Coterie is an adorable-looking word that describes a small group of people with a unifying goal or interest. The term was borrowed in 1738 from French (no surprise there) and appears to be a diminutive of the Old French word cote, which meant "cottage" and is also a relative of our current English word cottage. The connection was in landholding; originally, a coterie was a group of people that had a property in common, and the definition grew from there. Cote, sometimes spelled cotte, probably traces to the Old Norse word kot, meaning "hut". This, through the Proto-Germanic reconstruction kutan, probably derives from a Proto-Indo-European root, but I can't find any theories as to which one. The word coterie has been declining in usage since the early 1900s.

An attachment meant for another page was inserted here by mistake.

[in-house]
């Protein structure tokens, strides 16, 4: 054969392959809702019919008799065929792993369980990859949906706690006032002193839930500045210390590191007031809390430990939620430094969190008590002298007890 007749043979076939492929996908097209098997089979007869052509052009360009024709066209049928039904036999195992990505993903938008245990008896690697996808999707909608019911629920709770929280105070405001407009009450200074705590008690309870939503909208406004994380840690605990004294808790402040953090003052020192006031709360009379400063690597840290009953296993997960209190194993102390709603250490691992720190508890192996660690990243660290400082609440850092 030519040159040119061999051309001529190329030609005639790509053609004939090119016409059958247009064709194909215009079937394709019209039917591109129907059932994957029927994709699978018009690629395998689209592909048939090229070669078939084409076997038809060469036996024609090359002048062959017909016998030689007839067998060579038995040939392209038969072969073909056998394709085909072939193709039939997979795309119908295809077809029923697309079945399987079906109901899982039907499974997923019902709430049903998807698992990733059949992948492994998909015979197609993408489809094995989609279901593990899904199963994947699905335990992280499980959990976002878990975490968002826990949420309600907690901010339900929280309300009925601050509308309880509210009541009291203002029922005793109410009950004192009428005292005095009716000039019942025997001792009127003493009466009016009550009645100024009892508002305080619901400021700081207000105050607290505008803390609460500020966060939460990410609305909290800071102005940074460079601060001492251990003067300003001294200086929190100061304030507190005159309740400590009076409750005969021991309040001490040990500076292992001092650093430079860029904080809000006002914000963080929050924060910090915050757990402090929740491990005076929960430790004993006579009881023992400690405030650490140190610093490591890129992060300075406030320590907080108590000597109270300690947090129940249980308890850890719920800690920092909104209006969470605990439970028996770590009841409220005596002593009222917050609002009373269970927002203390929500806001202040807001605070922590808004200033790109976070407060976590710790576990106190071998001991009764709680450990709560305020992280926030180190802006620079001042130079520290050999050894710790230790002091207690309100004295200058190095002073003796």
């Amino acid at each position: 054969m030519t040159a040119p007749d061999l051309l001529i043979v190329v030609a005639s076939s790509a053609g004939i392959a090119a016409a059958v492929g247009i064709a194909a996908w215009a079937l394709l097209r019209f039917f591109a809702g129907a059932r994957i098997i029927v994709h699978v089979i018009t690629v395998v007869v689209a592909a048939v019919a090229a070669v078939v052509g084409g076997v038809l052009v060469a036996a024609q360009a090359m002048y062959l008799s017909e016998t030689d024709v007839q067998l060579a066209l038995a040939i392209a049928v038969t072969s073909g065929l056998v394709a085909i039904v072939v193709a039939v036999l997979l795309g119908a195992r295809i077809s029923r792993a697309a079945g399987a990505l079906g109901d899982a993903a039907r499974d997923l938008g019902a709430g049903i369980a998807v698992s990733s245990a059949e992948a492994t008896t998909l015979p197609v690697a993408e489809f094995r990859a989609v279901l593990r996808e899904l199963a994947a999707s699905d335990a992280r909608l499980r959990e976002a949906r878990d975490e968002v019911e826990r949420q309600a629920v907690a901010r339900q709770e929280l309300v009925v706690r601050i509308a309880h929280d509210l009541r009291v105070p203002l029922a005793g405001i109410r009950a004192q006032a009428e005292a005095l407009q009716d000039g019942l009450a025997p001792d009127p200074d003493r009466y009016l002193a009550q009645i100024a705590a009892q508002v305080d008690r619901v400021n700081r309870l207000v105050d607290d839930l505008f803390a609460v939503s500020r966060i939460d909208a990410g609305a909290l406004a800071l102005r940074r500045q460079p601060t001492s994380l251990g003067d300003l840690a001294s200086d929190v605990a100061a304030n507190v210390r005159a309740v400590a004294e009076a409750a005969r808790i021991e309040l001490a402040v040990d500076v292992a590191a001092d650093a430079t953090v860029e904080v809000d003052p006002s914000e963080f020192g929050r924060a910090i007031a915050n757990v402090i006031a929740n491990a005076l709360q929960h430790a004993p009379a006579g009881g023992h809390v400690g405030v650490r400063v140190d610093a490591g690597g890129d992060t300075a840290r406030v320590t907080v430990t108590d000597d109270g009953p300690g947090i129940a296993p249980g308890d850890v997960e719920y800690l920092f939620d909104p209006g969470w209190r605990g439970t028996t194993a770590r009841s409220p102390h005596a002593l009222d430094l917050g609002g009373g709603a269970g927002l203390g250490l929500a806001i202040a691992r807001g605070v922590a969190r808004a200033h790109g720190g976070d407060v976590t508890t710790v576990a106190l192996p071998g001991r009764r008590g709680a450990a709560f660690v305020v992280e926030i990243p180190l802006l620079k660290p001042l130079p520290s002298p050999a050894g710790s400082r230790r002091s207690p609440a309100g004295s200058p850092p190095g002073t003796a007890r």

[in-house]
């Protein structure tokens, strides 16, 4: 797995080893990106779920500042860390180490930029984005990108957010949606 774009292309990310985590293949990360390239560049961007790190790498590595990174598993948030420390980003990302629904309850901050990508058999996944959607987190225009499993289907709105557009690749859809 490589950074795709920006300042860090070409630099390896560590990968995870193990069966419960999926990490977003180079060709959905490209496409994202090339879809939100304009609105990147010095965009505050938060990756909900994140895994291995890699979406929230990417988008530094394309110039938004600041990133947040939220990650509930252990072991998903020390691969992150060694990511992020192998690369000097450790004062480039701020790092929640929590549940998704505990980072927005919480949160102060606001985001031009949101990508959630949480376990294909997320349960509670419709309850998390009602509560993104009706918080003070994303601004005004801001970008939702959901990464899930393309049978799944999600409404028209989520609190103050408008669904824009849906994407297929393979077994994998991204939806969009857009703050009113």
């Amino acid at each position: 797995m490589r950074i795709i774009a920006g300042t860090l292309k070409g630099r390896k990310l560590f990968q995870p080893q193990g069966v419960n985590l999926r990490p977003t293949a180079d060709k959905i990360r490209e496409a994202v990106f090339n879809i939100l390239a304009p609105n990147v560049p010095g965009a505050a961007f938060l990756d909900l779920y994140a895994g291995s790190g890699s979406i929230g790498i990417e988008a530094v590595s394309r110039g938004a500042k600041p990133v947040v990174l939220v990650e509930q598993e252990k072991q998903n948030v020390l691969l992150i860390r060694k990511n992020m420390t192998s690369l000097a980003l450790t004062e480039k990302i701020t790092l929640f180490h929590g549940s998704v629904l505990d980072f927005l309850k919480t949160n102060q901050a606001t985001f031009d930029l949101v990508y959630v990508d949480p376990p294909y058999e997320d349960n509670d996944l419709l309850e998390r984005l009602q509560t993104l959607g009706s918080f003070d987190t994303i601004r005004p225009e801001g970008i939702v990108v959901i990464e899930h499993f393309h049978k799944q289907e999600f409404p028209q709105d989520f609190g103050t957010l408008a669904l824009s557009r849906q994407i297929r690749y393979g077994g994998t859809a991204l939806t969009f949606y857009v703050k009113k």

Adam Aleksic is a 220-month-old, 2800-ounce high school senior with disturbing interests in etymology, vexillology, geography, board games, limericks, and law. Adam will be studying linguistics at Harvard University in the fall.
The Etymology Nerd